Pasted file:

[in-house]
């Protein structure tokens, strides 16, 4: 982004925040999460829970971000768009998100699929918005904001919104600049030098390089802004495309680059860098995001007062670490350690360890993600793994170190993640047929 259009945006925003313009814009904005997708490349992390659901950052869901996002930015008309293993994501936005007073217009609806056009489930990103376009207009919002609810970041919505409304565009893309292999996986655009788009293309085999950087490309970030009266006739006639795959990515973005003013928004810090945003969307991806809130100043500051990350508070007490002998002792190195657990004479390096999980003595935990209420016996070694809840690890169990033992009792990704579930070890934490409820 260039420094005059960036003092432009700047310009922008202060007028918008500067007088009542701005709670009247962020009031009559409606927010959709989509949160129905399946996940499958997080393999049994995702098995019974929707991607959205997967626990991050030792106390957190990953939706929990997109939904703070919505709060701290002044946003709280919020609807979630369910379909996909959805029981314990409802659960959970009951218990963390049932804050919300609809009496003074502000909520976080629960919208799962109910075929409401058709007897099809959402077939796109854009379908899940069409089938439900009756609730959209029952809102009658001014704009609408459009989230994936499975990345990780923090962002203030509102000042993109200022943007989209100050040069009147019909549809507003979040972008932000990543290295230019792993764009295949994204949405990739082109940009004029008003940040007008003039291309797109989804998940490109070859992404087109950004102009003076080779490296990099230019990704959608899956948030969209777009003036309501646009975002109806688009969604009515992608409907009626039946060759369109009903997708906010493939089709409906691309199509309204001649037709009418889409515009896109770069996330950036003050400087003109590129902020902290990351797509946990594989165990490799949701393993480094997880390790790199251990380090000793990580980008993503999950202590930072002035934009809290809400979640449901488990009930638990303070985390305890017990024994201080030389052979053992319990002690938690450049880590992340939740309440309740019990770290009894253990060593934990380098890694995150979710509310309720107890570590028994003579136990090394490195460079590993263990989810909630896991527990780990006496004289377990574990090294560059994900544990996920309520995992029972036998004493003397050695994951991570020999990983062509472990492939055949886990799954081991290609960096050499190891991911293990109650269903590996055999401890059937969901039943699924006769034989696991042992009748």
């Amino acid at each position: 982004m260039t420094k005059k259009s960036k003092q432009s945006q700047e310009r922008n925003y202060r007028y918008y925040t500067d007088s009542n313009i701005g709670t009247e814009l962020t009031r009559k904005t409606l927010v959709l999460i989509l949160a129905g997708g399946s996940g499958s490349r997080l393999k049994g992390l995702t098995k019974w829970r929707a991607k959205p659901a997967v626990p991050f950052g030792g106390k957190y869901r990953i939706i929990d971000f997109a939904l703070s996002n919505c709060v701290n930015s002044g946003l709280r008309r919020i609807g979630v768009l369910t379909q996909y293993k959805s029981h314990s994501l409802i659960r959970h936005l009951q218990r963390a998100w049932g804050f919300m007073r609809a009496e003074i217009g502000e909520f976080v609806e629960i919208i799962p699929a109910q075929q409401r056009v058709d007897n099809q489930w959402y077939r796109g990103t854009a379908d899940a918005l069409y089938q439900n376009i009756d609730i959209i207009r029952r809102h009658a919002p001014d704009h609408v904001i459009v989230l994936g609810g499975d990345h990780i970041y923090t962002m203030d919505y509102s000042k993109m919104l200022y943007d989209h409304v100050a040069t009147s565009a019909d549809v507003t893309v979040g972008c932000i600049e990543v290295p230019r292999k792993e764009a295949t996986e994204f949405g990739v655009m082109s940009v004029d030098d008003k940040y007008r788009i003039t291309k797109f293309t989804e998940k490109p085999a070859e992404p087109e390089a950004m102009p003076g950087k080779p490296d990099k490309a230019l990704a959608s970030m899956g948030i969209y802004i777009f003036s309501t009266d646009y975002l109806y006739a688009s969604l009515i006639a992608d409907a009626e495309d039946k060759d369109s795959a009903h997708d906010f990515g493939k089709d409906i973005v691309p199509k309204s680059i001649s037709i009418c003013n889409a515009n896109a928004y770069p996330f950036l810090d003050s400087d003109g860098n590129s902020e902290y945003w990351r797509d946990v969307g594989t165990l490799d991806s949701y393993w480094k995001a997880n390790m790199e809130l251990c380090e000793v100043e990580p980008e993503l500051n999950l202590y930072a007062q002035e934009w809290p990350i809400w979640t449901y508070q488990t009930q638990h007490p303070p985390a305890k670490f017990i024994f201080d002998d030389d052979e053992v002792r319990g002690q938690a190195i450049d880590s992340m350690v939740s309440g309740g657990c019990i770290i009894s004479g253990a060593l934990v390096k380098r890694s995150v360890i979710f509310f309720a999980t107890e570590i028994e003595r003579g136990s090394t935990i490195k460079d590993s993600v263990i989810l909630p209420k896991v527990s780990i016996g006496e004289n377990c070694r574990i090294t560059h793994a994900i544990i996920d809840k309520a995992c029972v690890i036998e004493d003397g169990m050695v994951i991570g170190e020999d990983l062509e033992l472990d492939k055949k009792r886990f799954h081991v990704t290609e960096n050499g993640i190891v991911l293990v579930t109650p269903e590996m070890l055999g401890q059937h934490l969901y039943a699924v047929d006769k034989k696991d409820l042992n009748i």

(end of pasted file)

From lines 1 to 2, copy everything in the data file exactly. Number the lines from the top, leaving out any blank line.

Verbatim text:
[in-house]
């Protein structure tokens, strides 16, 4: 982004925040999460829970971000768009998100699929918005904001919104600049030098390089802004495309680059860098995001007062670490350690360890993600793994170190993640047929 259009945006925003313009814009904005997708490349992390659901950052869901996002930015008309293993994501936005007073217009609806056009489930990103376009207009919002609810970041919505409304565009893309292999996986655009788009293309085999950087490309970030009266006739006639795959990515973005003013928004810090945003969307991806809130100043500051990350508070007490002998002792190195657990004479390096999980003595935990209420016996070694809840690890169990033992009792990704579930070890934490409820 260039420094005059960036003092432009700047310009922008202060007028918008500067007088009542701005709670009247962020009031009559409606927010959709989509949160129905399946996940499958997080393999049994995702098995019974929707991607959205997967626990991050030792106390957190990953939706929990997109939904703070919505709060701290002044946003709280919020609807979630369910379909996909959805029981314990409802659960959970009951218990963390049932804050919300609809009496003074502000909520976080629960919208799962109910075929409401058709007897099809959402077939796109854009379908899940069409089938439900009756609730959209029952809102009658001014704009609408459009989230994936499975990345990780923090962002203030509102000042993109200022943007989209100050040069009147019909549809507003979040972008932000990543290295230019792993764009295949994204949405990739082109940009004029008003940040007008003039291309797109989804998940490109070859992404087109950004102009003076080779490296990099230019990704959608899956948030969209777009003036309501646009975002109806688009969604009515992608409907009626039946060759369109009903997708906010493939089709409906691309199509309204001649037709009418889409515009896109770069996330950036003050400087003109590129902020902290990351797509946990594989165990490799949701393993480094997880390790790199251990380090000793990580980008993503999950202590930072002035934009809290809400979640449901488990009930638990303070985390305890017990024994201080030389052979053992319990002690938690450049880590992340939740309440309740019990770290009894253990060593934990380098890694995150979710509310309720107890570590028994003579136990090394490195460079590993263990989810909630896991527990780990006496004289377990574990090294560059994900544990996920309520995992029972036998004493003397050695994951991570020999990983062509472990492939055949886990799954081991290609960096050499190891991911293990109650269903590996055999401890059937969901039943699924006769034989696991042992009748």